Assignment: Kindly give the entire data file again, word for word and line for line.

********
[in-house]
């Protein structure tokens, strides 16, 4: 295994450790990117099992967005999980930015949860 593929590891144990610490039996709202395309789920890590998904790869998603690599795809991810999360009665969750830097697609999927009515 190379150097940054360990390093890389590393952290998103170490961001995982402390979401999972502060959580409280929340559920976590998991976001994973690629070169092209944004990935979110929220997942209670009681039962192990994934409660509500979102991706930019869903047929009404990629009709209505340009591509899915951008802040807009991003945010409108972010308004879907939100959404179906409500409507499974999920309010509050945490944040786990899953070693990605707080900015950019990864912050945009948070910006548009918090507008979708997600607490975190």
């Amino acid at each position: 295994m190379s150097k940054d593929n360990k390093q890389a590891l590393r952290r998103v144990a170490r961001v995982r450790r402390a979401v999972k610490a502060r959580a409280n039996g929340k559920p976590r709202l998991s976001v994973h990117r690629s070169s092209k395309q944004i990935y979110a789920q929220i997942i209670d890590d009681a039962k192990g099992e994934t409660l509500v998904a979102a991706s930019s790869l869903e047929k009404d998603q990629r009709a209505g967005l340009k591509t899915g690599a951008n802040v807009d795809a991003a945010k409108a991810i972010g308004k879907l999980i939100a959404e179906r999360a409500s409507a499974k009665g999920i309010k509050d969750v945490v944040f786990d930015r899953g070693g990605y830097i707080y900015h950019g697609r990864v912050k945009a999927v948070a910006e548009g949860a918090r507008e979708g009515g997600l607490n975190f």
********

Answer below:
[in-house]
């Protein structure tokens, strides 16, 4: 295994450790990117099992967005999980930015949860 593929590891144990610490039996709202395309789920890590998904790869998603690599795809991810999360009665969750830097697609999927009515 190379150097940054360990390093890389590393952290998103170490961001995982402390979401999972502060959580409280929340559920976590998991976001994973690629070169092209944004990935979110929220997942209670009681039962192990994934409660509500979102991706930019869903047929009404990629009709209505340009591509899915951008802040807009991003945010409108972010308004879907939100959404179906409500409507499974999920309010509050945490944040786990899953070693990605707080900015950019990864912050945009948070910006548009918090507008979708997600607490975190």
């Amino acid at each position: 295994m190379s150097k940054d593929n360990k390093q890389a590891l590393r952290r998103v144990a170490r961001v995982r450790r402390a979401v999972k610490a502060r959580a409280n039996g929340k559920p976590r709202l998991s976001v994973h990117r690629s070169s092209k395309q944004i990935y979110a789920q929220i997942i209670d890590d009681a039962k192990g099992e994934t409660l509500v998904a979102a991706s930019s790869l869903e047929k009404d998603q990629r009709a209505g967005l340009k591509t899915g690599a951008n802040v807009d795809a991003a945010k409108a991810i972010g308004k879907l999980i939100a959404e179906r999360a409500s409507a499974k009665g999920i309010k509050d969750v945490v944040f786990d930015r899953g070693g990605y830097i707080y900015h950019g697609r990864v912050k945009a999927v948070a910006e548009g949860a918090r507008e979708g009515g997600l607490n975190f």